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Tag: van gogh

We had an enjoyable month studying our first artist Vincent van Gogh. I’m so glad Meet the Masters used van Gogh as the first unit and introduction to the artists, we all really loved learning about him. So today we re-read our books on van Gogh.

We did another art project in The Usborne Art Treasury, the first one called “Swirly Landscape”.

For this we used acrylic paints mixed with white glue so we could really gob the paint on to get some texture. We used a spoon to etch some grass and swirls in.

After it dried, we could see a bit of texture, although not as much as some of Vincent’s paintings. He really must have went through a lot of paint!

And just like van Gogh, Satori signed only her first name.

Next the family each chose a coloring page out of Color Your Own Van Gogh Paintings coloring book. We had a sample print of his to copy if we wanted, and then we took various markers to try to replicate it. Coloring is such a relaxing activity, I love it.

Mom printed off a bunch of prints for our next artist study. Can anyone guess who it might be?

And just for kicks, Mama spent the entire night last night compiling a list of top 100 famous artists. This was awfully hard to do as there’s thousands of wonderful artists, but I mostly took the artists most commonly found in children’s art books and on various artist lists for children to study and came up with a top one hundred. I added a few modern-day artists that might not be found in many art books. The closer to the top, the more popular an artist is. And the top artist was Vincent van Gogh! Other popular ones are Da Vinci, Picasso, Matisse, Degas, Michelangelo, and Rembrandt, all of which we’ll be covering in our art appreciation studies.

This weekend also marked our very first foray into our new art enrichment program, Meet the Masters! Satori and David had been coloring on the living room floor, so I snuck a laptop in front of them and started playing the lesson. This program is online, so we watched both the Preview and van Gogh Unit lessons. This viewing was Step 1, and we loved the lesson and enjoyed listening to “Starry, Starry Night” by Don McLean. (music and video shown at end of this post)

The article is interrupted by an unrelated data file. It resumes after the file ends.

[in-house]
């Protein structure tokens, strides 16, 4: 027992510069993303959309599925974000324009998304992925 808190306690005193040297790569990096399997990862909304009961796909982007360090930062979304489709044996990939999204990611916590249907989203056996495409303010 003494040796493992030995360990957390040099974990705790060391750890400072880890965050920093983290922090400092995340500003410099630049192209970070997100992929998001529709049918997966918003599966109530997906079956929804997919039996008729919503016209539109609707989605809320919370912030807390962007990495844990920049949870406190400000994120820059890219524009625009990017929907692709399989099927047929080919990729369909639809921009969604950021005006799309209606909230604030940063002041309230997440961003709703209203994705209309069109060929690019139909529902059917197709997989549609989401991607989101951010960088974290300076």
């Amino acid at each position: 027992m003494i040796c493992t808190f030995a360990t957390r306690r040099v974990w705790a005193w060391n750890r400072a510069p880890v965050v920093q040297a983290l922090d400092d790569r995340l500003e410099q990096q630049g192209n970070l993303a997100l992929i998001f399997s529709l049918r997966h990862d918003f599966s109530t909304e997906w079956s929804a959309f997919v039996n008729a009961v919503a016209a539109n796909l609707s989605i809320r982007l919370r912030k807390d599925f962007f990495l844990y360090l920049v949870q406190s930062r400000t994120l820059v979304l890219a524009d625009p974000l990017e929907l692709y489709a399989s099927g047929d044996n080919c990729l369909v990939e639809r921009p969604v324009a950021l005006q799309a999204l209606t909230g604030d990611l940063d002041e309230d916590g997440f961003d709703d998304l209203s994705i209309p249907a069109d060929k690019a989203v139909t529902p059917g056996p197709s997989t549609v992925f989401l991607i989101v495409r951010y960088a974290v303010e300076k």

Step 2 of our van Gogh lesson explored texture and had a few worksheets in the Downloadable Art Packet for Satori to practice drawing texture.

Step 3 is the Create a Masterpiece Art Activity! We used van Gogh’s technique of using little line dabs to make texture, and made our own starry night.  We used black construction paper (actually sulphite) and used oil pastels. The oil pastels really stood out upon the black paper.

The whole family made their own artwork, and we had a print of Starry Night propped up in front of us. (This is our new Art Appreciation binder I made a few days ago).

Here’s Satori’s Starry Night masterpiece!

We used the directions for Track A, Year 1 ages 5-7. There are two other levels you can use if you have older children, so you can get a bit more sophisticated. For Track A, there are age levels of 5-7, 8-9, and 10-adult.

Satori turned around and made another picture, she wanted to draw birds flying on a landscape.

It actually reminded me of Vincent van Gogh’s painting “Wheatfield with Crows”, although I don’t think Satori ever saw it. Now I have it up as a desktop wallpaper on the kitchen computer. We have various van Gogh painting as wallpaper on all our computers now.

Vincent’s story was very sad and tragic, but we loved learning about his life and his passions and sorrows.

Lyrics and explanation found here. An alternative YouTube video without the depressing text at the end is found here.

We are now seeing van Gogh’s paintings everywhere! Now that we studied him in just this initial lesson, we can’t miss his unmistakable art techniques, colors, and subjects. This is exactly what I wanted in starting an Art Appreciation program!

I have a bunch of read-alouds and other activities that we’ll do the next few weeks to continue with our van Gogh study. Meet the Masters only has 7 units, so we could easily whip through the entire first “year” in just a few months. We loved our first lesson, but I’ll have to find ways to slow it down by doing this more slowly, and adding our own fun supplements.